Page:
Back to the home page and I’m trying to figure out what this is a map of. The opening page mentions that the idea of this game is to explore the difficulties of Chinese immigrants in North America’s Gold Mountain, which I discovered is a reference to both San Francisco and Canada’s British Columbia. The closest parallel I can find using Google Maps is Vancouver Island just north of Washington state. The lighter blue dots on the map reveal short poems, seeming to channel Chinese immigrants’ experiences and perhaps the locals as well (dealing with the wave of immigrants). One poem talks about villages a hundred years ago and describes them as “elegance in tune” – perhaps a reference to life before the immigrants came. But another says he marks his time “in sluice” – a type of gate that can be used in panning gold (a big part of what drew immigrants to the region). There are references to Chinese cuisine and names. By the way, interesting that each poem has an FW at the bottom – I’m guessing a reference to Fred Wah, one of the makers of the game. Click on the Pacific Rim, I realize that it has a book in the corner. I go back and check and the Everywhere and Nowhere page does not have a book. Clicking the book, I get a poem about the location. It seems to be referencing the troubles for someone going back and forth between China and Canada – “the counterbalance to the Mainland not so man at home” – maybe means the man is no longer welcome back home?  “Here and back again, stopped stunned and caught in this double-bind of information, Chinese-Canadian, China Chinese tongue-tied”… maybe the man is finding it difficult to jump back and forth both physically and mentally and getting caught unable to speak the language fluently either place. On the man page for the Pacific Rim, there are three ships (actually the middle one is several ships).  That middle one shows a bunch of stuff shipped by China and the label “Made in China”, so perhaps this is about how critical China is to other parts of the world and how Chinese immigrants want to be recognized for that? In Richmond, the poems and images are about Chinese immigrants longing for you and complaining about being disillusioned by the U.S. One video shows expensive American houses and complains about this “empty life”, saying “it’s just not me.” Interesting that this is a modern story with modern images – not so much a reference to life in the 1800’s (although the sensibilities may have been the same). The juxtaposition of the Chinese drawings and art (even the writing has a Chinese feel) and music with the American images is jarring. It gives the player the sense that these things are being forced together instead of fitting together seamlessly. I think this is the whole point, to show the beauty of the Chinese culture and then show how poorly it fits with America. I noticed that many of the characters in the art are depicted singularly and in the videos as well, it’s often (if not always) a single person or face. They even opt to push into the face a couple of times, emphasizing the singularity and (in my opinion) solitude of the person, giving the viewer no sense at all of the people or environment around them.

The overarching theme is of someone who doesn’t feel like they belong – either in the homeland they have left or in the new land they now inhabit. Canada is similar – it shows a map of the Northern U.S. along with the Great Lakes and images of workers and the railroad. The poems speak of loneliness (ancestors who wont remember you) even though it seems to refer to a lot of ancestors being in the area (or maybe just a lot of Chinese). Interesting to note all of these maps are on images of a body, showing that the land and the experiences of these lands are ingrained in the people and that the people and land start to become inseparable for better or for worse. When these immigrants came to these areas, it changed them forever.”Nelson” is another dot (a city I discovered). The images you can click on are more modern – restaurants and shops and a small house… The poems again speak of homesickness – of dreaming of a land across the water – and disconnectedness from the Chinese people who are living there – the “uncle” in the shop, the people playing mah jong. The main character questions everything – how are they related to him?  or more likely, how are they like him? Another image of a man with a camera takes us to a video. More action in this one – mostly showing people playing mah jong, with a close up on the game (not a lot of faces) and an odd toy or something showing a figure with a Chinese hat on a string leash of some kind. Again, faceless and unidentifiable. In the poem, it’s interesting that the narrator admires a man named “Charley” who he says “is China”. Apparently he finds it easy to move between the two worlds – a trait our  narrator finds admirable.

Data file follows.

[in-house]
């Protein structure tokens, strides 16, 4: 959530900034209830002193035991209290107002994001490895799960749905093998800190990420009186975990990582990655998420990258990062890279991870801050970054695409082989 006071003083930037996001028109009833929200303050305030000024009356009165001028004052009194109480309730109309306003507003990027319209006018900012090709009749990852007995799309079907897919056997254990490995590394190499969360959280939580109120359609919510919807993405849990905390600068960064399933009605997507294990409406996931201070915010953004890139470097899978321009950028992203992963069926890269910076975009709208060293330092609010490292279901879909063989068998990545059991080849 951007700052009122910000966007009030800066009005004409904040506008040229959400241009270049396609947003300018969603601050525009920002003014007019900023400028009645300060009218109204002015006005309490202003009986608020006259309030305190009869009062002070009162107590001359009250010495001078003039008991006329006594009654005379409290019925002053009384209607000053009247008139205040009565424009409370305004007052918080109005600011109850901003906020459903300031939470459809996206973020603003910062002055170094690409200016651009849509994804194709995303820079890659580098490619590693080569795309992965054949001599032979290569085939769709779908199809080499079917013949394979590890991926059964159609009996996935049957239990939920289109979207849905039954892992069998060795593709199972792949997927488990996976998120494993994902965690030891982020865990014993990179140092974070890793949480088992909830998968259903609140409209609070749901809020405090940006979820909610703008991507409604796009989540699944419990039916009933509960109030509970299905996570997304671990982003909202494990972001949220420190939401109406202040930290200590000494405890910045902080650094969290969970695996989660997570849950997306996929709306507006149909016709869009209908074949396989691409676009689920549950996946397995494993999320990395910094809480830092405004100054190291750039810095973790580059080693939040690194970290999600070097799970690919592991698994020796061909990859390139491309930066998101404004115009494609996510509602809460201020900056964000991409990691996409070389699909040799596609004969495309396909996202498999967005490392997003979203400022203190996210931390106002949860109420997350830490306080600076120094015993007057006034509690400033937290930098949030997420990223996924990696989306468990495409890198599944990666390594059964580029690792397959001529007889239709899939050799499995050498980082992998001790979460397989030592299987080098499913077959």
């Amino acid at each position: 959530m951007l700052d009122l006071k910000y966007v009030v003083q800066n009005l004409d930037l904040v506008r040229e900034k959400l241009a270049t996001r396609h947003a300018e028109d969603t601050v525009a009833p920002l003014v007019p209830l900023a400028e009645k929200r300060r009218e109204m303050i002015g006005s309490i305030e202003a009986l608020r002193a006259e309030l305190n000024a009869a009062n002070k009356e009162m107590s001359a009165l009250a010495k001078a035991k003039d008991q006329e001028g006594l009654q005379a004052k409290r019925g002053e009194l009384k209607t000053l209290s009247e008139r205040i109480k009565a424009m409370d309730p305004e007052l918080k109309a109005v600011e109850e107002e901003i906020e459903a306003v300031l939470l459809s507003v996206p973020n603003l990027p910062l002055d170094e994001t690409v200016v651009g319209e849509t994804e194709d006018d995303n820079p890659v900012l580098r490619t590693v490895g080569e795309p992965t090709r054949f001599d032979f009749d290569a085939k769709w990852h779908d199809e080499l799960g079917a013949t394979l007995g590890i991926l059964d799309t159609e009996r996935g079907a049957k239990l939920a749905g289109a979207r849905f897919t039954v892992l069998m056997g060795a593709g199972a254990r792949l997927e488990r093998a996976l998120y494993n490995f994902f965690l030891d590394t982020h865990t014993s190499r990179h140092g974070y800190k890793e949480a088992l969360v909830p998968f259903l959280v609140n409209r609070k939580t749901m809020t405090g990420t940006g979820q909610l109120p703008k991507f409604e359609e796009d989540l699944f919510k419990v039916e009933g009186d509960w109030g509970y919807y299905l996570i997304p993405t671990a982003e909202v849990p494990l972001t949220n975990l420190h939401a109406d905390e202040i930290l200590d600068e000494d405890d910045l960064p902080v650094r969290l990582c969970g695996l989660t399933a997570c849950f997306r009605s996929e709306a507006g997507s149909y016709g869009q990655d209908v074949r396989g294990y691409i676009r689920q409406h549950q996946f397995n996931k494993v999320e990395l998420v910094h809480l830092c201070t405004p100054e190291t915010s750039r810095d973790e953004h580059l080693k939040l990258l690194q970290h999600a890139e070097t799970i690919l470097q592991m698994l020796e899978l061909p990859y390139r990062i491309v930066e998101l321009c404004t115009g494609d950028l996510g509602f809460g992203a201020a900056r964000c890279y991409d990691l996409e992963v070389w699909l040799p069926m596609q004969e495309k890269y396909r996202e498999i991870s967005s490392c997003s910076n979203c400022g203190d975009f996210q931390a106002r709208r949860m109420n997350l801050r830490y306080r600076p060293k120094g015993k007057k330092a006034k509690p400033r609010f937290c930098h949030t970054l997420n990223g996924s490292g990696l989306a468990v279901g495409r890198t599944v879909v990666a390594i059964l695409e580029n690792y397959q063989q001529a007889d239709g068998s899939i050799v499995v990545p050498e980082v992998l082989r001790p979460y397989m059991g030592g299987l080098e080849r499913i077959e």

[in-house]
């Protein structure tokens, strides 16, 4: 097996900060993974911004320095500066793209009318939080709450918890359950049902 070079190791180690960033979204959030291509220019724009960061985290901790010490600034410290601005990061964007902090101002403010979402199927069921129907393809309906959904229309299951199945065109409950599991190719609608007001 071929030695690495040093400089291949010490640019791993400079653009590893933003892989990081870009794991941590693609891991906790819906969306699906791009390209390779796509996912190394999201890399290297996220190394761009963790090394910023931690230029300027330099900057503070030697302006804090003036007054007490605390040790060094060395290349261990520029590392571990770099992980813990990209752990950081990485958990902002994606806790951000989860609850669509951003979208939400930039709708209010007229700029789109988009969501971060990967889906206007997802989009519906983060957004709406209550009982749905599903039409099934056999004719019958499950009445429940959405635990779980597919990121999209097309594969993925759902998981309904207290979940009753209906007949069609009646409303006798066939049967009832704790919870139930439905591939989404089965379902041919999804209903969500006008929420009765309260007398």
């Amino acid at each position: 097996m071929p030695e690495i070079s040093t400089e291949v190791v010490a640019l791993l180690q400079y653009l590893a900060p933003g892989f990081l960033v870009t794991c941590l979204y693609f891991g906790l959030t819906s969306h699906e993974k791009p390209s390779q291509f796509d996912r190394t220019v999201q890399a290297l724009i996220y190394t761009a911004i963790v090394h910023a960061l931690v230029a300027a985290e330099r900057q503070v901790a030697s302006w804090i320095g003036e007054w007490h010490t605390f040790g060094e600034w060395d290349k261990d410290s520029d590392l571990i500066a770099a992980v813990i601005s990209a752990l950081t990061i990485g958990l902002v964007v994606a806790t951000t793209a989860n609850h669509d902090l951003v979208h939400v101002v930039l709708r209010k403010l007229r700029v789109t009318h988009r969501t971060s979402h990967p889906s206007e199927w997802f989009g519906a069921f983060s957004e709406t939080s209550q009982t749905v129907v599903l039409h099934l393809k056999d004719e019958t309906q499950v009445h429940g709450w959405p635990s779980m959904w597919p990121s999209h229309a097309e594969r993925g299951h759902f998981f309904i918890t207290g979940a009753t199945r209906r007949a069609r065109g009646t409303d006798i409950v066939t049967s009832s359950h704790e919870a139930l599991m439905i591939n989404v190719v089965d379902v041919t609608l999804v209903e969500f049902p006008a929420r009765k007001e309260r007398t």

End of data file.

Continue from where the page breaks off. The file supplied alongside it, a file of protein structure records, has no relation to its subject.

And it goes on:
After I clicked through the locations, I tried the “Legend” which I should have looked at first. It told me what all the images meant (and I went back to look at another video hidden behind a character in Vancouver. It showed people moving cups around) And it told me that ears had audio from people who told stories about the places they lived and their experiences. The key also had an option to learn about the making of the game and all their awards, as well as an option to tweet about it or share the game on Facebook. All in all, this is a very involved, multi-layered game with lots of different options for the player. The drawings and audio put you very much in the mind of an Asian/Chinese experience and with the different text, video and audio options, there are lots of places to draw a sense of what the authors are trying to do. That said, the entire game seems very much to stay with the theme which, to me, is that of people coming to a new land, trying to maintain identity and yet feeling disconnected, at odds with the new culture even as they try to maintain their own, and in some ways disillusioned with where they find themselves. And yet, the sense is they don’t really have an option to go back (although they admire those that can move between the two worlds) and so therefore are stuck to try and make the best of it. Looking back, I think the image of the lottery card may simply be telling us that all of life is a game of chance. You make your choice, buy your card, and hope to come out ahead.